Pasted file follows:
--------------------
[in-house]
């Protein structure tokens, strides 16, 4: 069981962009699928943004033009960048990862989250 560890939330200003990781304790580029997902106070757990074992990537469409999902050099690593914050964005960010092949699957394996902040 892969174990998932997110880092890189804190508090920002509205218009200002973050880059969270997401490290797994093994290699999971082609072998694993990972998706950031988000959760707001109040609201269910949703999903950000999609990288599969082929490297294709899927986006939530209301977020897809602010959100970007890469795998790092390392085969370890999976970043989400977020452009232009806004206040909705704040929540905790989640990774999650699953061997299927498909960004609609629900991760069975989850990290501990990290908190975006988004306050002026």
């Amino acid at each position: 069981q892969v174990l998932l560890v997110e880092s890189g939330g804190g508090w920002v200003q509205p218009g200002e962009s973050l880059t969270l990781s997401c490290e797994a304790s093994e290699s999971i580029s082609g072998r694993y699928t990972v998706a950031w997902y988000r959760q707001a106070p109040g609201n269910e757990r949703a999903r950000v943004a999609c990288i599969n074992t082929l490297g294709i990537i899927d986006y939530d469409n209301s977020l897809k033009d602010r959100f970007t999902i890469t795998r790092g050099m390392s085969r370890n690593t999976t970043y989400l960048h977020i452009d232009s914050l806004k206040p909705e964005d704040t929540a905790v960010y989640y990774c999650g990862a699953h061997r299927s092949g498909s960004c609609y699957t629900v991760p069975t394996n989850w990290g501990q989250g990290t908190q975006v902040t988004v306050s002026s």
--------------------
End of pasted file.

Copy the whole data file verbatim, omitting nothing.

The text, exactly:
[in-house]
């Protein structure tokens, strides 16, 4: 069981962009699928943004033009960048990862989250 560890939330200003990781304790580029997902106070757990074992990537469409999902050099690593914050964005960010092949699957394996902040 892969174990998932997110880092890189804190508090920002509205218009200002973050880059969270997401490290797994093994290699999971082609072998694993990972998706950031988000959760707001109040609201269910949703999903950000999609990288599969082929490297294709899927986006939530209301977020897809602010959100970007890469795998790092390392085969370890999976970043989400977020452009232009806004206040909705704040929540905790989640990774999650699953061997299927498909960004609609629900991760069975989850990290501990990290908190975006988004306050002026």
């Amino acid at each position: 069981q892969v174990l998932l560890v997110e880092s890189g939330g804190g508090w920002v200003q509205p218009g200002e962009s973050l880059t969270l990781s997401c490290e797994a304790s093994e290699s999971i580029s082609g072998r694993y699928t990972v998706a950031w997902y988000r959760q707001a106070p109040g609201n269910e757990r949703a999903r950000v943004a999609c990288i599969n074992t082929l490297g294709i990537i899927d986006y939530d469409n209301s977020l897809k033009d602010r959100f970007t999902i890469t795998r790092g050099m390392s085969r370890n690593t999976t970043y989400l960048h977020i452009d232009s914050l806004k206040p909705e964005d704040t929540a905790v960010y989640y990774c999650g990862a699953h061997r299927s092949g498909s960004c609609y699957t629900v991760p069975t394996n989850w990290g501990q989250g990290t908190q975006v902040t988004v306050s002026s």